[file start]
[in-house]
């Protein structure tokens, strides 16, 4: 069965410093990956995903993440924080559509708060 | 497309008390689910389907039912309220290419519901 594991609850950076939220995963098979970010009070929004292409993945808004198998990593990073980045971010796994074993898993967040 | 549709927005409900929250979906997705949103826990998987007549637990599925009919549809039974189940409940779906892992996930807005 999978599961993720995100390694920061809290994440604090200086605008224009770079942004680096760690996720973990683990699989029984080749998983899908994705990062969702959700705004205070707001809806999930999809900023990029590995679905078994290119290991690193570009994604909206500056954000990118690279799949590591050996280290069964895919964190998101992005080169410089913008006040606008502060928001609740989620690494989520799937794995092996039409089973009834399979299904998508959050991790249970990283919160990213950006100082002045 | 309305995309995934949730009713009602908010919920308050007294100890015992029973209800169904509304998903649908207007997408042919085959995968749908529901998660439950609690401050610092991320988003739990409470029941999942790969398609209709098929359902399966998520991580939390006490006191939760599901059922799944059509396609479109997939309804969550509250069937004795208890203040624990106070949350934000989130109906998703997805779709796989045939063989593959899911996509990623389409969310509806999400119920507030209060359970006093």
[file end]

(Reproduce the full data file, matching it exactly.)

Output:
[in-house]
């Protein structure tokens, strides 16, 4: 069965410093990956995903993440924080559509708060 | 497309008390689910389907039912309220290419519901 594991609850950076939220995963098979970010009070929004292409993945808004198998990593990073980045971010796994074993898993967040 | 549709927005409900929250979906997705949103826990998987007549637990599925009919549809039974189940409940779906892992996930807005 999978599961993720995100390694920061809290994440604090200086605008224009770079942004680096760690996720973990683990699989029984080749998983899908994705990062969702959700705004205070707001809806999930999809900023990029590995679905078994290119290991690193570009994604909206500056954000990118690279799949590591050996280290069964895919964190998101992005080169410089913008006040606008502060928001609740989620690494989520799937794995092996039409089973009834399979299904998508959050991790249970990283919160990213950006100082002045 | 309305995309995934949730009713009602908010919920308050007294100890015992029973209800169904509304998903649908207007997408042919085959995968749908529901998660439950609690401050610092991320988003739990409470029941999942790969398609209709098929359902399966998520991580939390006490006191939760599901059922799944059509396609479109997939309804969550509250069937004795208890203040624990106070949350934000989130109906998703997805779709796989045939063989593959899911996509990623389409969310509806999400119920507030209060359970006093």